Consuming to Achieve Distinction
Check out this blog post by Henrik Killander in the Lund Business Review
(Photo credit: Lund Business Review)
Do you know the difference between a nerd, a snob and a connoisseur?
Killander reports on research being conducted by a team of researchers at Lund University. As it turns out, nerds and connoisseurs are similar in one important respect: they have both accumulated a depth and breadth of knowledge about one specific consumer interest. The difference between the two groups "lies in the public perception of their object of interest. While connoisseurs are interested in high-culture areas, nerds are interested in newer trends such as coffee or beer, which have more often been regarded as low-culture. They love them despite the fact that they do not necessarily endow high-status, which is not the case with snobs."
So, who are the snobs? Well, as it turns out, snobs lack the depth of knowledge and passion of either the connoisseur or the nerd. Instead, they adopt a certain interest and learn just enough about it to pass themselves off as connoisseurs. Their behaviour is motivated by a search for social distinction, that is, as a means of setting themselves apart (and above) others. Do you know a snob - someone who knows just enough to pass as someone really knowledgeable?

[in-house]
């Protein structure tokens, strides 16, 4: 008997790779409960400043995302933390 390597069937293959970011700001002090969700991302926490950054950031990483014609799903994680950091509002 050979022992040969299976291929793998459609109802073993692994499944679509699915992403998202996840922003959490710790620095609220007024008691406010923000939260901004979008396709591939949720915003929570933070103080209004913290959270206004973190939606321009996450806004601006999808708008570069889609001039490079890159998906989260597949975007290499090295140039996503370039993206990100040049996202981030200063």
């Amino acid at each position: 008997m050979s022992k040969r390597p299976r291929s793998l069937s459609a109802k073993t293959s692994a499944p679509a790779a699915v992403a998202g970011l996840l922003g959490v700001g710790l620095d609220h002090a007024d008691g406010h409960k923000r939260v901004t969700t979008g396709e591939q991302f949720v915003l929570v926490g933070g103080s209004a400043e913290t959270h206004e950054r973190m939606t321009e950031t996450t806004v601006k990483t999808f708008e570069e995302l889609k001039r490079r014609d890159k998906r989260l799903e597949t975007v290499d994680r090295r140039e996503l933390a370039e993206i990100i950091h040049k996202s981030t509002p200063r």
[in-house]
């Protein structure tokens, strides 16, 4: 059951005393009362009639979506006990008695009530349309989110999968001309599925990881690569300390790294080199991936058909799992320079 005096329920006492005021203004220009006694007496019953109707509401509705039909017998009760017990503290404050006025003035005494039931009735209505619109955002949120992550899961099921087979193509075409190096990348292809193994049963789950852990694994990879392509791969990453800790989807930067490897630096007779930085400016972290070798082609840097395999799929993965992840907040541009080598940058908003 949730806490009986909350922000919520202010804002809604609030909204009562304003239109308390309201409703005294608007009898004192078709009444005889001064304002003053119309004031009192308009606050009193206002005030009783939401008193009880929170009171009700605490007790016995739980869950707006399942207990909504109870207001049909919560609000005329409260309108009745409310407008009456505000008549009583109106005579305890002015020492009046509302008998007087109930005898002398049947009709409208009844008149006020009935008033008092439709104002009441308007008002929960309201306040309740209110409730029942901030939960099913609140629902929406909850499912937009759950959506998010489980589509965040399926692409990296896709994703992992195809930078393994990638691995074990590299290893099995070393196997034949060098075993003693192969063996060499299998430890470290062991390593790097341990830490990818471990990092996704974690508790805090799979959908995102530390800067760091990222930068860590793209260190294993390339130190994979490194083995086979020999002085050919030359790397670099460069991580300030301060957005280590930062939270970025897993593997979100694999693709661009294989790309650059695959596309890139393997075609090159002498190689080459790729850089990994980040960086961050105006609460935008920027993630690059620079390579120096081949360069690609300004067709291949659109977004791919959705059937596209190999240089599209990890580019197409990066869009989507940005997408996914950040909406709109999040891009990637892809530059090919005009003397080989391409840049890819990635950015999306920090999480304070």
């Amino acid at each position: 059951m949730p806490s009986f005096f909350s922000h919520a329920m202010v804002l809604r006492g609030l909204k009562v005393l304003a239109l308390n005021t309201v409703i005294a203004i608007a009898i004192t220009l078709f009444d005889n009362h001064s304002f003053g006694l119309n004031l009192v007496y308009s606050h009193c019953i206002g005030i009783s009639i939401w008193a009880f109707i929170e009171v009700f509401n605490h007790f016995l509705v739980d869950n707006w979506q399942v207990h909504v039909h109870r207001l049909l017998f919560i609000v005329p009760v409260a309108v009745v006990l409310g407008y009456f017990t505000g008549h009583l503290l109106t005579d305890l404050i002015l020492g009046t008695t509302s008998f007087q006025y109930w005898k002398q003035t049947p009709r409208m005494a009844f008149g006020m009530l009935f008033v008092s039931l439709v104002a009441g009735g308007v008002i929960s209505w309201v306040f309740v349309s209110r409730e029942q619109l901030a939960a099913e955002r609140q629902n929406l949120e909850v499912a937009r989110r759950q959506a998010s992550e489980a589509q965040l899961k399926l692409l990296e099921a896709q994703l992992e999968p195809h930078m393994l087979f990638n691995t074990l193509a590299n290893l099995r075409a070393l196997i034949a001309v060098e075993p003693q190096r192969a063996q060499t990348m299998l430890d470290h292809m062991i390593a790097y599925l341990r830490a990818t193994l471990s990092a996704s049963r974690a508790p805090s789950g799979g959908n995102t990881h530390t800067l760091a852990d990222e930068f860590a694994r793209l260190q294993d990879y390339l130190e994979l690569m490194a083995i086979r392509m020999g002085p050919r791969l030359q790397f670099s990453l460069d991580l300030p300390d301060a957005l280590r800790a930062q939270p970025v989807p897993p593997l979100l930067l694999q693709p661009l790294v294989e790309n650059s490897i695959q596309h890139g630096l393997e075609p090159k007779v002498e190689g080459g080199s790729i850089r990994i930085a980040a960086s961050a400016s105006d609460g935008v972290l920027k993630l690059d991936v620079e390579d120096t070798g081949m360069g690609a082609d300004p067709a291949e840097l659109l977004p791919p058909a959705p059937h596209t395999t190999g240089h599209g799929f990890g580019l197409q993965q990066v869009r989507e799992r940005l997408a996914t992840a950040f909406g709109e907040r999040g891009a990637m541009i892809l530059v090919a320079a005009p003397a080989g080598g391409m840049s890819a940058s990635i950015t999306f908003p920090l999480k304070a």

The blog post asks whether we are all becoming snobs as a result of the democratization of the market. As products and services once reserved for the elite (think works of art or spa services) become available to everyone, does that mean we are all now consuming as snobs? You may think that as students you don't have enough income to become a snob, but think again. I see lots of expensive laptops, tablets and smart phones in the hands of students.
Is it possible that YOU are a snob? Take the test which ends the blog post and find out.
Are you a Victim of Fashion?
This video reports on an upcoming exhibition at the Brooklyn Museum called Killer Heels: The Art of the High Heeled Shoe.
Have you ever thought of shoes as a way of looking at international trade, gender or class? Why do we wear high heels? Sure, it's the fashion, but why is it the fashion? And why is it that high heels that used to be worn by men are now being worn by women? What's with that? Do you know someone with a shoe 'problem'? Why are so many women so nuts over shoes? Perhaps your group research project could help to answer this question.
The Dark Side of Consumption
One of the topics we'll cover during the course is consumption that leads to negative consequences. An area that is receiving a lot of attention from researchers is addiction to gambling.
This video was produced by the Responsible Gambling Council for Problem Gambling Prevention Week. Stopthechase.ca is a website that highlights one of the key signs of a gambling problem - chasing your losses. While the strategy of gambling more in order to win back your losses seems rational to the gambler, it appears foolhardy or even ridiculous to others, as the video highlights.
Are there other negative aspects of consumption that your group might research? Could you blog about topics such as impulsive or compulsive purchasing?
We'll talk more about this in class, but it doesn't hurt to start thinking about possible topics for your blog and your research project now. Remember to share ideas with the class through the cuLearn discussion group. You never know from where inspiration will strike!